Epiphany 8 • Matthew 6:24–34 • February 27, 2011
By David L. Adams
The Text as Text
The text is in overall good condition, and the few substantive issues do not materially affect the overall interpretation of the passage. In verse 25 the words “or what you will drink” are of questionable authenticity (but cf. v. 31 where they are clearly original). Similarly, in the phrase in verse 33 “the kingdom of God and his righteousness” the words “of God” are of questionable authenticity. Both are included in brackets in the standard text of NA27 but are omitted in the newer SBL Greek New Testament text. However, the possessive modifier of the phrase “his righteousness” (v. 33) appears to require an antecedent and argues for the authenticity of the words “of God” there.
The translation presents no special difficulties, and the differences among English translations are relatively minor. The verb merimna,w occurs six times in this short passage (6:25, 27, 28, 31, and twice in verse 34), and thus requires some comment. The verb is sometimes used in the general sense of to “attend to” or “take care of” something. It is also used to convey the sense of anxiety attendent to things that need to be taken care of. This distinction gives rise to the word-play of verse 34, where the first instance carries the sense of anxiety and the second instance the more general sense of to “take care of.” The ESV translates both instances as “be anxious,” but the point would be better conveyed by distinguishing the two senses by translating, “Do not be anxious about tomorrow, for tomorrow will take care of itself.”
The Text as Literature
The passage is part of the Sermon on the Mount, and doubtless represents a central theme of Jesus’s preaching.
Our pericopal system includes verse 24, which in many translations is treated as either a separate proverbial saying or as the conclusion of the preceding unit (cf. the ESV). In favor of this separation is the fact that the Lukan parallel to verse 24 is found in Luke 16:13 (the conclusion to the parable of the dishonest steward) rather than with the parallel to the rest of this discourse in Luke 12:22–31. However, a connection between the two segments of the discourse is established by the text itself through the introductory phrase Διὰ τοῦτο (ESV “therefore”). Thus, the admonition to trust in God and not worry about the things necessary to sustain this life is rooted in the fact that one can not be equally devoted to two competing interests.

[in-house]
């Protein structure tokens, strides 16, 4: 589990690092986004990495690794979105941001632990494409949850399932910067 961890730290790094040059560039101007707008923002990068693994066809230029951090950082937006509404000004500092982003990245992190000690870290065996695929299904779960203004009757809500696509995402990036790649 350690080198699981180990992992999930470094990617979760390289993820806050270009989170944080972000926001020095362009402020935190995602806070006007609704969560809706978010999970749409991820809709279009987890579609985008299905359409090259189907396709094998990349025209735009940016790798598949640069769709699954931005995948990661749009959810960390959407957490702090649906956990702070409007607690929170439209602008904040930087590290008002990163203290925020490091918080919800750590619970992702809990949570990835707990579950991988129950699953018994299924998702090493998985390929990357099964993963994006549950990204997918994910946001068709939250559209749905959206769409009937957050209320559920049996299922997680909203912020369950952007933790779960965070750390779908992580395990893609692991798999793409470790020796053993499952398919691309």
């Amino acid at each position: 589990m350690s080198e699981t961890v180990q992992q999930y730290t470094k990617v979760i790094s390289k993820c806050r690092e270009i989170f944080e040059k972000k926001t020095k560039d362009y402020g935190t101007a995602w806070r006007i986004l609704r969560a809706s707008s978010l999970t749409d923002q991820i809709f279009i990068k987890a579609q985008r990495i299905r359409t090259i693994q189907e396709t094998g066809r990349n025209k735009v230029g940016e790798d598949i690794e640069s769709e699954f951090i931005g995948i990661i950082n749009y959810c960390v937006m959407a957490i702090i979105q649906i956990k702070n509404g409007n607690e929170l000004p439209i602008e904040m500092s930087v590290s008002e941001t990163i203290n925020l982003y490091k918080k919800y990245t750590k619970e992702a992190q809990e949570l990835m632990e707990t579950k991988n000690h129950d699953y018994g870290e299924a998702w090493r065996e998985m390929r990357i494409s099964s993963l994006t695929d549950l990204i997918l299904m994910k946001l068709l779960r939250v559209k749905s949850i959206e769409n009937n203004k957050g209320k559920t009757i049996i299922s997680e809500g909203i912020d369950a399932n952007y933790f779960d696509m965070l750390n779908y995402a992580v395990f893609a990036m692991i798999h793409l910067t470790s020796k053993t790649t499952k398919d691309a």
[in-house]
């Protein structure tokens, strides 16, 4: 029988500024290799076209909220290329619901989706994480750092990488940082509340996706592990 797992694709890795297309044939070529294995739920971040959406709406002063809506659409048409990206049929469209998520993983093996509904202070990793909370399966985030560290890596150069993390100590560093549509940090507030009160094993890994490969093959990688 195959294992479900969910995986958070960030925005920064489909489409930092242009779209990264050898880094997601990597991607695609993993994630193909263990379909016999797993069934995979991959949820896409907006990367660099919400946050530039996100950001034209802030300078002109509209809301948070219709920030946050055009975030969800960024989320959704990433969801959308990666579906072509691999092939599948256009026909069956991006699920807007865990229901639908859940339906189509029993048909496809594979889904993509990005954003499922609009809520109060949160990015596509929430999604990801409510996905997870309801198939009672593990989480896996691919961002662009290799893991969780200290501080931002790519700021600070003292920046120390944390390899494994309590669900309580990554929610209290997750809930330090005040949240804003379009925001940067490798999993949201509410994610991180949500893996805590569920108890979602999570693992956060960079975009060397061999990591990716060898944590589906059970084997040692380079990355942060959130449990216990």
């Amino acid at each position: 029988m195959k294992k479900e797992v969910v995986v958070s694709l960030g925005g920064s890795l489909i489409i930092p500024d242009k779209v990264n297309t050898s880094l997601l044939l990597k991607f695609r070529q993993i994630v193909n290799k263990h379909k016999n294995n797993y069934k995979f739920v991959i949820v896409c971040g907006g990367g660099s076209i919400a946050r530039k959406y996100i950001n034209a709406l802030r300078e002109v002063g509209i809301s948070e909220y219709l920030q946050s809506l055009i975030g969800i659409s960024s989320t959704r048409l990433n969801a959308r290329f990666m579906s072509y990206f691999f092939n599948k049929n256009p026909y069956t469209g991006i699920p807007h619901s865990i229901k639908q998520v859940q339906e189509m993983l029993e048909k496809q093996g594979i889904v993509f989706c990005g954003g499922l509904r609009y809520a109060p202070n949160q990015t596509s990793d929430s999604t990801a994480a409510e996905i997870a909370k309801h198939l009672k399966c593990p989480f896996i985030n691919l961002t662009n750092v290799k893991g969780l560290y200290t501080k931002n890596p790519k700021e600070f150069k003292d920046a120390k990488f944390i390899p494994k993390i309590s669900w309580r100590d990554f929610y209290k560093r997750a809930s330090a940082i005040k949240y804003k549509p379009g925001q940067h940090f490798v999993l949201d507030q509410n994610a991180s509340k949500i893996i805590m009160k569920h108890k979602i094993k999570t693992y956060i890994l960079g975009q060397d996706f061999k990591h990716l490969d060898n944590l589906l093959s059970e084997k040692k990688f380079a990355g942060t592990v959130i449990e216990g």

The turning point in the discourse is the rhetorical question of verse 30. We should especially note how Jesus deals with the fact that his followers are ὀλιγόπιστοι “people of little faith.” In addition to this passage, Jesus addresses the concern that his disciples were ὀλιγόπιστοι in Matthew 8(:26), 14(:31), and 16(:8), as well as in the passage parallel to ours in the Gospel of Luke (12:28). In each of these instances Jesus comforts and reassures the disciples and does not simply criticize them for their weakness. Here the comfort arises not only from the examples preceding the question, but also from the explicit statement that follows, “[Y]our heavenly Father knows that you need them all” (6:32).
The Text as Theology
The admonition recalls God’s dealing with his people throughout their history. In the wilderness God provided not only food (manna and quail, Ex 16) but also drink (Ex 15:22 ff. and 17:1–7) and clothing (Dt 8:4, 29:5; Neh 9:21). Through these trials God sought “to teach you that a person does not live by bread alone, but a person lives by everything that comes from the mouth of the the Lord” (Dt 8:3, cf. Mt 4:4). The teaching of Jesus in this account recalls the people to this truth and to the fact that God knows their needs and provides for them. The words that close the passage, reminding the disciples that “each day will take care of itself,” especially recall the way in which God provided just enough manna to meet the needs of the people one day at a time.
Similarly, Jesus’s words recall the prophecy of Isaiah that is used as the Old Testament lesson for this Sunday, Isaiah 49:8–16a, that “in the day of salvation” (Is 49:8) God will lead his people on a new Exodus and will provide for them food and water for their pilgrimage because he has not forgotten them (Is 49:15), but has engraved them on the palms of his hands (Is 49:16). By connecting his ministry to these Old Testament deeds and promises, Jesus declares that his ministry has inaugurated the “day of salvation” of which Isaiah speaks.
As people of little faith (ὀλιγόπιστοι) we are often more preoccupied with the cares and needs of life in this world than with the kingdom of God and his righteousness. Too often life’s thorns threaten to choke our faith (Mt 13:1 ff.). Like the Israelites in the wilderness, we hesitate to trust God to provide our daily manna.
Some people take the words of Jesus in our text as an order to ignore or neglect the needs of this life. Others are tempted to use disdain for the needs of this life as a kind of measuring stick for how good a Christian one is. Both miss the point of Jesus’s words. God is not saying that the needs of this life in the world are irrelevant. (Indeed, he knows that they are necessary (6:32) and so he promises to provide them.) Rather, Jesus reminds us that God has liberated his people from the need to be preoccupied with the things necessary to sustain life in the here and now and frees them to focus on the kingdom of God.
But this text is not really about us, it is about the kingdom of God. The words of Jesus are a declaration that in him the kingdom of God has come. By connecting his ministry with God’s promise of the coming eschatological kingdom, Jesus declares that he is the one who will accomplish the day of salvation to which Isaiah points (Is 49:8), of which a central characteristic is God’s provision for those who are engraved on the palm of his hands (Is 49:16).